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Yet rather than reflect on the legacy of the incident or probe police-community relations since, Nine News filed a paternalistic report that policed how the Aboriginal recipients of the class action had spent some of their “massive taxpayer-funded” cheques on “luxury items”. The Daily Mail parroted the segment with the headline: “Sports cars, motorbikes and luxury boats: How locals have blown much of the $30 million compensation given to them after the Palm Island riots on lavish goods.”

So… just to be clear, that was a “major investigation” into how a particular group of people spent money. Their own money.

Wonderful?

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And let’s consider the responses to the footage that emerged this week of an NSW Police Officer slamming an unarmed 16-year-old Aboriginal boy to the pavement by kicking his legs out from under him.

An investigation into the officer’s conduct is underway, but First Nations leaders say use of excessive force by police is a pervasive issue in the Aboriginal community.

Nathan Moran from the Metropolitan Local Aboriginal Land Council called the incident appalling.

“Twenty-nine years ago we had a Royal Commission that highlighted that this type of policing should not continue,” he told ABC. “To think that we’re in 2020 and it’s still happening tells me that we have a long way to go.”

NSW Premier Gladys Berejiklian used the same phrase — “long way to go” — when speaking about the incident on Wednesday, but the state’s Police Commissioner Mick Fuller took a different approach. While he stressed that “Not for one minute am I sitting here saying the officer’s actions were correct”, he then continued, “if the complaint is sustained against him, you would have to say he has had a bad day.”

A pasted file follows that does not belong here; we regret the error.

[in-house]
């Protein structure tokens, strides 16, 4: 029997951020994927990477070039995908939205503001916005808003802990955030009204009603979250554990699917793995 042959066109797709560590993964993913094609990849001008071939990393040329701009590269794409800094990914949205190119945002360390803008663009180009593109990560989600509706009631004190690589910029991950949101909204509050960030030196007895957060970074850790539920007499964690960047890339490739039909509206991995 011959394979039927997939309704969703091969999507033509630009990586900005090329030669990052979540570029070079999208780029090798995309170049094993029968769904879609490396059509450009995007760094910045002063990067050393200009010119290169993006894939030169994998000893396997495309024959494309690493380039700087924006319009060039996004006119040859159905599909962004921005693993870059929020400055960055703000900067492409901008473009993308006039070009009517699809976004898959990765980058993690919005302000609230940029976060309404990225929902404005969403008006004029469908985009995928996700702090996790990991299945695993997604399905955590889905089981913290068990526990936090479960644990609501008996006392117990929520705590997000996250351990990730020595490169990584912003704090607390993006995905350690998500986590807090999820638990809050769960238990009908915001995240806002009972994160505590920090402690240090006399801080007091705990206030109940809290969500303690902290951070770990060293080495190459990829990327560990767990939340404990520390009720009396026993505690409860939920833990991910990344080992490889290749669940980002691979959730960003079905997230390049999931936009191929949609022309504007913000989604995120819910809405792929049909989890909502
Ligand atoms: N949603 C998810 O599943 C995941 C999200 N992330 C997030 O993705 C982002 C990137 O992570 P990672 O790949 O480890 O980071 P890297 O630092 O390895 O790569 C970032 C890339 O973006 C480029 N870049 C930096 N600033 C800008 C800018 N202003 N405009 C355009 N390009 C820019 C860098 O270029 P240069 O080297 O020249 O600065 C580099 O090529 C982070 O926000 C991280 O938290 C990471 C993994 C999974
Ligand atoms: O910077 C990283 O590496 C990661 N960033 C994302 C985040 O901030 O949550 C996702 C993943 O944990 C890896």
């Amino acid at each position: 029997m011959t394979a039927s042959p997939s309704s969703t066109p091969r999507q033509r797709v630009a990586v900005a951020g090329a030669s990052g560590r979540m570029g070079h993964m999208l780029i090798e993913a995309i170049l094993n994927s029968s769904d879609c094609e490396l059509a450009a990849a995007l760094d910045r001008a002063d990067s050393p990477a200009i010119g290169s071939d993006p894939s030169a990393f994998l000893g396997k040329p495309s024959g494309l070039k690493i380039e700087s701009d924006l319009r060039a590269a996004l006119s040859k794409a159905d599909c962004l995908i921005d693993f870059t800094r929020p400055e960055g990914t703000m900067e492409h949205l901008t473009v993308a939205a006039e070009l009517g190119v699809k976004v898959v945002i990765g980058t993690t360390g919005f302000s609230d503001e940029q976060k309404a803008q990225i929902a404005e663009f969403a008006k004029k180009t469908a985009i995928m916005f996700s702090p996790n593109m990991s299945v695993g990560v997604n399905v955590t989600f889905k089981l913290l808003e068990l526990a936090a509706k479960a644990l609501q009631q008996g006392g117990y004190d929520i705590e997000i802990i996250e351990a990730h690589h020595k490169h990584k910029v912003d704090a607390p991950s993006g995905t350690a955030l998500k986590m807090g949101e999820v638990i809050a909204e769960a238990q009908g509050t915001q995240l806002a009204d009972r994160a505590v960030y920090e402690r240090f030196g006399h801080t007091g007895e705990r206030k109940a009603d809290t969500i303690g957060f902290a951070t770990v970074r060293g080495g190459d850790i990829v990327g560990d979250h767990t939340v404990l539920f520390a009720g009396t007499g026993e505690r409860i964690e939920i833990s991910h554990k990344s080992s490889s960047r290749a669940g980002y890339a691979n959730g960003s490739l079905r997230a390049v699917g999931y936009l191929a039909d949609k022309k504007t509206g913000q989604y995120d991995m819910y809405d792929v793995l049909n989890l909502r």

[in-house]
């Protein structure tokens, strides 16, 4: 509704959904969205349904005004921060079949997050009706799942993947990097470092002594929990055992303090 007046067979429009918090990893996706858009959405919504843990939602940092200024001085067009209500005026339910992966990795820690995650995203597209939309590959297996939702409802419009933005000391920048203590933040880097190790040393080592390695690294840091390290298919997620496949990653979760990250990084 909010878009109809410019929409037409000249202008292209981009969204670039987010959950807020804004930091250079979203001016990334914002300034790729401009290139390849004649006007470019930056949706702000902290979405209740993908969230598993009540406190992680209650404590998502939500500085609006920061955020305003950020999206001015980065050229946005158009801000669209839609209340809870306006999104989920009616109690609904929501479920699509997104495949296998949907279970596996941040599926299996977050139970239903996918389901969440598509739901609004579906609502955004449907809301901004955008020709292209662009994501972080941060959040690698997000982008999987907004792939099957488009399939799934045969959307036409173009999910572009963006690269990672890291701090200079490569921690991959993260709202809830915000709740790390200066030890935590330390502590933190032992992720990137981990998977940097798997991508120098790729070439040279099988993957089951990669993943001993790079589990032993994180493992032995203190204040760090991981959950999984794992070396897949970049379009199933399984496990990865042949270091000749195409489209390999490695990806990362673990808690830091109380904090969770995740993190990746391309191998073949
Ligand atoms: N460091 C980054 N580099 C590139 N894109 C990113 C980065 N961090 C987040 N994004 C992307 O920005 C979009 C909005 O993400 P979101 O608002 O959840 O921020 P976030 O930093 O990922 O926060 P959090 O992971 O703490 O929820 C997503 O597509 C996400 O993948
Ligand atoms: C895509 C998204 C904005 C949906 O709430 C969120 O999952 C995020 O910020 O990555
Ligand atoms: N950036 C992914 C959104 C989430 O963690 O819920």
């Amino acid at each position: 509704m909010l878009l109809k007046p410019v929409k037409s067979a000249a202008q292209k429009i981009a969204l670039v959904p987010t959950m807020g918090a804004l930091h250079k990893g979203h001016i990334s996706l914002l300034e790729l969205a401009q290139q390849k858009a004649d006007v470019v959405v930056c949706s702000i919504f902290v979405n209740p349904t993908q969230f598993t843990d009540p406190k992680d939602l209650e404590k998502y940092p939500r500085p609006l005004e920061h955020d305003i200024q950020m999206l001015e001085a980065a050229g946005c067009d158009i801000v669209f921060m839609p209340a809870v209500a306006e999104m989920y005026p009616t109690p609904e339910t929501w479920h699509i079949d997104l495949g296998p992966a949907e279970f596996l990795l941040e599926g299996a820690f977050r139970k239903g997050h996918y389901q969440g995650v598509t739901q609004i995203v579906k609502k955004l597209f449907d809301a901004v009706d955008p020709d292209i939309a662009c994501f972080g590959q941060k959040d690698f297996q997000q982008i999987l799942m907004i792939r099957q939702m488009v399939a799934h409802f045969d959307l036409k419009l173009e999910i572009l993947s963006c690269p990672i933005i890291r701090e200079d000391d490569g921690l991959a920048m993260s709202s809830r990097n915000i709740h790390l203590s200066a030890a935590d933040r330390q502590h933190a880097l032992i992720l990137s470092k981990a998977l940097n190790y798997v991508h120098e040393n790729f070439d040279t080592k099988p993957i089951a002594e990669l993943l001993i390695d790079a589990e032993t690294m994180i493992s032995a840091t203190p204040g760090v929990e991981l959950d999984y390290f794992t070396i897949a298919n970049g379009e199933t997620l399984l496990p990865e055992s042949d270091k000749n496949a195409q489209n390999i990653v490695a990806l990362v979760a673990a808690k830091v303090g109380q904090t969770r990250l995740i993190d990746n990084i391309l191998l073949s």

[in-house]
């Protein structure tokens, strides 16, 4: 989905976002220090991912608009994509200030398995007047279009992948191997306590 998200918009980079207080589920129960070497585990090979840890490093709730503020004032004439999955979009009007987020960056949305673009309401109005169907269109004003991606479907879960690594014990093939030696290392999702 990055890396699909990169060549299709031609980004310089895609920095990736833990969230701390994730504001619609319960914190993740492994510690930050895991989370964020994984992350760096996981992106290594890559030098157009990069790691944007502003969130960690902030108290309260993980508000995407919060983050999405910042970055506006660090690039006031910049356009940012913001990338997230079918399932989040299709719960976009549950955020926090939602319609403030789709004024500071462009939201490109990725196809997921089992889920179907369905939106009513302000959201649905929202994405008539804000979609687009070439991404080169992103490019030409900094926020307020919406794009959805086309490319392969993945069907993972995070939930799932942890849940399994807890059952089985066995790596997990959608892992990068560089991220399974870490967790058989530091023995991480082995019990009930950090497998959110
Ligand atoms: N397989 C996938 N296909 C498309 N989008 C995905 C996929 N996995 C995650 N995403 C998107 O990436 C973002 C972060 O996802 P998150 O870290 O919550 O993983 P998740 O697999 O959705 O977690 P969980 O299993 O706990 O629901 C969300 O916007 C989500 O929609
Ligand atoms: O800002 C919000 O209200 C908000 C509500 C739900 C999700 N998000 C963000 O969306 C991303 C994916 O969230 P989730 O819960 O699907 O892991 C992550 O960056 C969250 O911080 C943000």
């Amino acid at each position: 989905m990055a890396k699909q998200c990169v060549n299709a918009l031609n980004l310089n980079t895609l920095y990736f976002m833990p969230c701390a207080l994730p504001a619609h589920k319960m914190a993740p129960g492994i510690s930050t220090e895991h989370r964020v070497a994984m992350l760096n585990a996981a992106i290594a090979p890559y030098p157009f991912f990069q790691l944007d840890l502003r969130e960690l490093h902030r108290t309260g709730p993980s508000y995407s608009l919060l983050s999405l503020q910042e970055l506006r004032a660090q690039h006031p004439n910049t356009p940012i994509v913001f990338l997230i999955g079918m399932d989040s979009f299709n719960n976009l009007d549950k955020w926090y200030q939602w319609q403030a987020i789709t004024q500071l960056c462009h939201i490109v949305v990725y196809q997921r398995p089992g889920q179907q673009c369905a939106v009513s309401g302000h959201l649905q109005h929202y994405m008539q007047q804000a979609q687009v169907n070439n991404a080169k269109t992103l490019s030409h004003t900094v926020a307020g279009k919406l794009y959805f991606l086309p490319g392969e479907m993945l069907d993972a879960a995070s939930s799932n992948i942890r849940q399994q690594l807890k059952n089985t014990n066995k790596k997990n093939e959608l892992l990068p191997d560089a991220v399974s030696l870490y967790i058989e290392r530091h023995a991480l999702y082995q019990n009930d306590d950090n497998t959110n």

The same morning, NSW Police Association secretary Pat Gooley said the constable involved had been “left to the wolves”: “People have pre-judged him and we’re not going to stand for it.”

George Newhouse, the lawyer engaged by the family of the unnamed teenager, rejected the Commissioner’s take: “This isn’t an incident that was caused by an officer having a bad day — it’s systemic.”

Wonderful?

Maybe for some.

If you have the means to do so, you can actively help the Black Lives Matter cause in Australia and the United States by donating to organisations working towards racial justice, such as the National Aboriginal and Torres Strait Islander Women’s Alliance and the Justice for David Dungay Fund to support the family of David Dungay Junior, an Aboriginal man who died in a Sydney jail. You can also donate to the Black Lives Matter Global Network here. If you can, consider regularly donating to Indigenous-run organisations and First Nations causes.
Other active ways to help include signing petitions, attending peaceful protests, listening to BIPOC, raising their voices, educating yourself on racism and privilege and ensuring we are all taking part in the conversation to dismantle systemic racism.